Healthcare Workers Still Skeptical About Flu Vaccinations
Efforts to get more healthcare workers vaccinated are having little success, with results way below the nation's 90% goal, according to a report Thursday from the Centers for Disease Control and Prevention.
Not even two in three, or 63.5% of those surveyed, received influenza vaccines during the 2009-2010 season, up only 1.6% from the prior season.
However, at healthcare facilities where vaccination is mandatory, rates are 98.1%. Without a provider mandate, compliance at organizations that offer vaccination on site was about 30% lower. Other strategies that helped raise percentages included:
• Onsite vaccination with a personal reminder, 69.9%.
• Vaccination availability at no cost, 67.9%
• Vaccination availability for greater than one day, 68.8%.
The CDC conducted its nationally representative survey through a web-based tool with help from the American Medical Association master file and an online research panel. It said the sample of nearly 2,000 healthcare workers are "not necessarily representative" of all healthcare providers in the country, however it was geographically and demographically weighted and represented all types of providers.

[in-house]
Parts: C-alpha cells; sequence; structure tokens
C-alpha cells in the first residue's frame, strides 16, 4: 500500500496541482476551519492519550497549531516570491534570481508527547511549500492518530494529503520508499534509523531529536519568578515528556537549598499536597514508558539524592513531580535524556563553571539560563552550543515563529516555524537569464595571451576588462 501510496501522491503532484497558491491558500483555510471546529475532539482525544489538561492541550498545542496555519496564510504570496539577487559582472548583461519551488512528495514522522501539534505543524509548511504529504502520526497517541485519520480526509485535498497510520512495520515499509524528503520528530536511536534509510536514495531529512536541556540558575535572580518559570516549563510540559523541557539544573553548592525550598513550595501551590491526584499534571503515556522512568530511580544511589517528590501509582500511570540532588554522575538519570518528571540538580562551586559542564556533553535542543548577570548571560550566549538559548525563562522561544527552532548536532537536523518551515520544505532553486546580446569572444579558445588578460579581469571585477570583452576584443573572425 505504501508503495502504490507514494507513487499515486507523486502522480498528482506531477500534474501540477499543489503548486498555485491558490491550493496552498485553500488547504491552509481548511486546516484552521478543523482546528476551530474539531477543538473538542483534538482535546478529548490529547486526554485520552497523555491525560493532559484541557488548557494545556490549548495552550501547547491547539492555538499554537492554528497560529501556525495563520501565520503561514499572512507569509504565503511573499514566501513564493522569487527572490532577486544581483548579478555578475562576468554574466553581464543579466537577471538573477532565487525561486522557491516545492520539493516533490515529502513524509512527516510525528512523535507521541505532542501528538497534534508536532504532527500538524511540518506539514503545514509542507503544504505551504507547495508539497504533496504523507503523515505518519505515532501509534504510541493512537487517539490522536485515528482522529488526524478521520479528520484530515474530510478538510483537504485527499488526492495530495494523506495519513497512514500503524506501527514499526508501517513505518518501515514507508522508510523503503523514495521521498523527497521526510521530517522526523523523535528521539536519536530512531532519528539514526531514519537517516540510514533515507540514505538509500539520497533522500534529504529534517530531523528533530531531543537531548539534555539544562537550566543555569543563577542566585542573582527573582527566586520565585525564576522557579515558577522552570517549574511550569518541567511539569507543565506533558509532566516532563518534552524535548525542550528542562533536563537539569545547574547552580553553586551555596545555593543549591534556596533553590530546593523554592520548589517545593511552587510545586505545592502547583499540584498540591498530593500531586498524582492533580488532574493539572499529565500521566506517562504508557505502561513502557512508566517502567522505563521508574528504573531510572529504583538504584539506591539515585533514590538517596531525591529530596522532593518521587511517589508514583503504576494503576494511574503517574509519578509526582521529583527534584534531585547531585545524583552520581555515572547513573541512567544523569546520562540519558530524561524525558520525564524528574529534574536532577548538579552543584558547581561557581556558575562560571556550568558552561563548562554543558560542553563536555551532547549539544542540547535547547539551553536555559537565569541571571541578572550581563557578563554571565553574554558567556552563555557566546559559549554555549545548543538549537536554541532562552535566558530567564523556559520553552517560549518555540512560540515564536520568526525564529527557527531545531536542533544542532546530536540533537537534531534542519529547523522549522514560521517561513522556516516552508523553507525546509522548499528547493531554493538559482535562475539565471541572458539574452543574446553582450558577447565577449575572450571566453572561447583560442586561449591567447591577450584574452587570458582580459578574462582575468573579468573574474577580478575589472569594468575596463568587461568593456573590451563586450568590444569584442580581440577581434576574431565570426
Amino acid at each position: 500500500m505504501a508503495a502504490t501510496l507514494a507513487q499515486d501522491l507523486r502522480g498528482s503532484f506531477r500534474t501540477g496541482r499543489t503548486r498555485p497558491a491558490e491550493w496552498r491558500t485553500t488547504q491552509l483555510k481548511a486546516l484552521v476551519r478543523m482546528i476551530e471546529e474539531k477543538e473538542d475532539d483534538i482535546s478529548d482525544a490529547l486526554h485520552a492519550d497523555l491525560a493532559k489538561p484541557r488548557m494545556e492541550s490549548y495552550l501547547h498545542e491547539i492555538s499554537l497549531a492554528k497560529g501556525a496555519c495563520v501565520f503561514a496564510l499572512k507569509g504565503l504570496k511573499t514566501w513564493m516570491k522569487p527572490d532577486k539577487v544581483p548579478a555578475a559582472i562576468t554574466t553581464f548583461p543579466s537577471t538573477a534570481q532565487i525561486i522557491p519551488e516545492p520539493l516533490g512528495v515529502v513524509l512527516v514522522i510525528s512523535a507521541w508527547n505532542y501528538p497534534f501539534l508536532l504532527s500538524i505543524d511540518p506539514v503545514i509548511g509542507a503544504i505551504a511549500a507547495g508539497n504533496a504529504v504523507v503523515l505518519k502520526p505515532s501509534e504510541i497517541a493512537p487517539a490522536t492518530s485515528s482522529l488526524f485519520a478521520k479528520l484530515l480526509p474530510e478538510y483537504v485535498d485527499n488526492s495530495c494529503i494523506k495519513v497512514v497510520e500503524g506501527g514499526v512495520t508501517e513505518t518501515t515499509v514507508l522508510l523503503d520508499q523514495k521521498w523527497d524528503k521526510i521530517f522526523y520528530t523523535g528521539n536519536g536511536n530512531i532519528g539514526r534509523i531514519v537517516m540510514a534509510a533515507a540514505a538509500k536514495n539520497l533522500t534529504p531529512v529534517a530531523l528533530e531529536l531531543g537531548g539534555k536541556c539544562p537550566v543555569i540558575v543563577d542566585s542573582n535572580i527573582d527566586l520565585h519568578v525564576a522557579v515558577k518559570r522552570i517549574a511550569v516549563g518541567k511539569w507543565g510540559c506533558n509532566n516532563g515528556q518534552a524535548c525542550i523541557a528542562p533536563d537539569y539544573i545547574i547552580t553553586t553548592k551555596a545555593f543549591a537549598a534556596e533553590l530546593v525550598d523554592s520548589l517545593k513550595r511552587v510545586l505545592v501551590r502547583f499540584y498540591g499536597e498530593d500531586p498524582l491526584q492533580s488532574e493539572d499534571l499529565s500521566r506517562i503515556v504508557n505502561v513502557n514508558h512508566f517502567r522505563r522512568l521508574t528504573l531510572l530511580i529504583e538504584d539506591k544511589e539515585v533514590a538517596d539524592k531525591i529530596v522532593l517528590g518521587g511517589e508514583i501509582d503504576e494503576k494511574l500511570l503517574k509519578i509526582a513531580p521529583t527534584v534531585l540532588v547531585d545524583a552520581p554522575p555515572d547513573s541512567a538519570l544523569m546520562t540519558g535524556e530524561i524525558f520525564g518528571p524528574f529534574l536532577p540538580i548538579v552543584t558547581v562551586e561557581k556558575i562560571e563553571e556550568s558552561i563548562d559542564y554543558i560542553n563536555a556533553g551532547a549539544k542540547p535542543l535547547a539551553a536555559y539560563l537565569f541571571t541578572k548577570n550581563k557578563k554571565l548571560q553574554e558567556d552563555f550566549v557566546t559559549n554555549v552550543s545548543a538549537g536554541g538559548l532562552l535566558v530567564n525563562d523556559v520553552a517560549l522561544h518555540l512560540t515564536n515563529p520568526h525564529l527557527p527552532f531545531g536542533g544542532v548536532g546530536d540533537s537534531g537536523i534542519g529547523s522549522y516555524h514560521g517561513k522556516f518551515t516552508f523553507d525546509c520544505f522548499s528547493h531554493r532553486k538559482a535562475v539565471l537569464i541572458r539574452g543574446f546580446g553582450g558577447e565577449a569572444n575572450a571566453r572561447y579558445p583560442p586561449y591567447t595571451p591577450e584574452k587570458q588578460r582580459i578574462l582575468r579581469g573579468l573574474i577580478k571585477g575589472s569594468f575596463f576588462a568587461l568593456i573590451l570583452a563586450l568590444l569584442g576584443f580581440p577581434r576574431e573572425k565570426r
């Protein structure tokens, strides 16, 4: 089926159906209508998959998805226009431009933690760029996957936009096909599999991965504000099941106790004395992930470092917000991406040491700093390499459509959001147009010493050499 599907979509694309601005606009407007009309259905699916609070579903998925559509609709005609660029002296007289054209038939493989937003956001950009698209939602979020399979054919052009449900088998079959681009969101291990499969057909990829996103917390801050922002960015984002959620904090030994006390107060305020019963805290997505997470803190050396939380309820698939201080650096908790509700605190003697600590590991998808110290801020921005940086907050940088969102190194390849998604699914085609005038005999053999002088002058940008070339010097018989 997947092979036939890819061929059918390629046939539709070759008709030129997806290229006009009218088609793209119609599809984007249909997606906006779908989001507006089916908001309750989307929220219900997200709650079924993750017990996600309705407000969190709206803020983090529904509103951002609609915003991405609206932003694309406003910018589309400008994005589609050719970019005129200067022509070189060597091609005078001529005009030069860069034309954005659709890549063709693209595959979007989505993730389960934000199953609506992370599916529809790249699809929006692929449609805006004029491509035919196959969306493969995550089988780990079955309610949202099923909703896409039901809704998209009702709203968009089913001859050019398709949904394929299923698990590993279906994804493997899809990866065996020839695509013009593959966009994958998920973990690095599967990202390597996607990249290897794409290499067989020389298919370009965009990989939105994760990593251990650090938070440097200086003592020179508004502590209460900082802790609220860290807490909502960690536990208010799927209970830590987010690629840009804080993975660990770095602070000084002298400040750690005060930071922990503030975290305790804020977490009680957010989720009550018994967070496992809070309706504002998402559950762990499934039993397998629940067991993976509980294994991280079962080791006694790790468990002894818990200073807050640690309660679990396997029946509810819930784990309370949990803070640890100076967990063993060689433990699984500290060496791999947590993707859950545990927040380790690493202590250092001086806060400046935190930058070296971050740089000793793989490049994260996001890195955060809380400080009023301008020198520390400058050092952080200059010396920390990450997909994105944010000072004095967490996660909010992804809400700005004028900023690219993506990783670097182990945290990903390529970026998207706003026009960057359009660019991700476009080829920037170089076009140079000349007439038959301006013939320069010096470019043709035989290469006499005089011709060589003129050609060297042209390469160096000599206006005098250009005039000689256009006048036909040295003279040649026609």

The survey findings indicate that a large portion of workers do not believe vaccination is worth the time and expense, can better protect those around them, could protect themselves from getting influenza, and is a serious threat to their own health.
Of those who refrained from getting immunized, only 66.2% said they believed the vaccines are safe.
"These results indicate that programs to educate healthcare providers regarding the seriousness of influenza and the effectiveness of the vaccine in protecting HCP and their patients from illness should continue," the CDC said in Thursday's issue of the Morbidity and Mortality Weekly Report.
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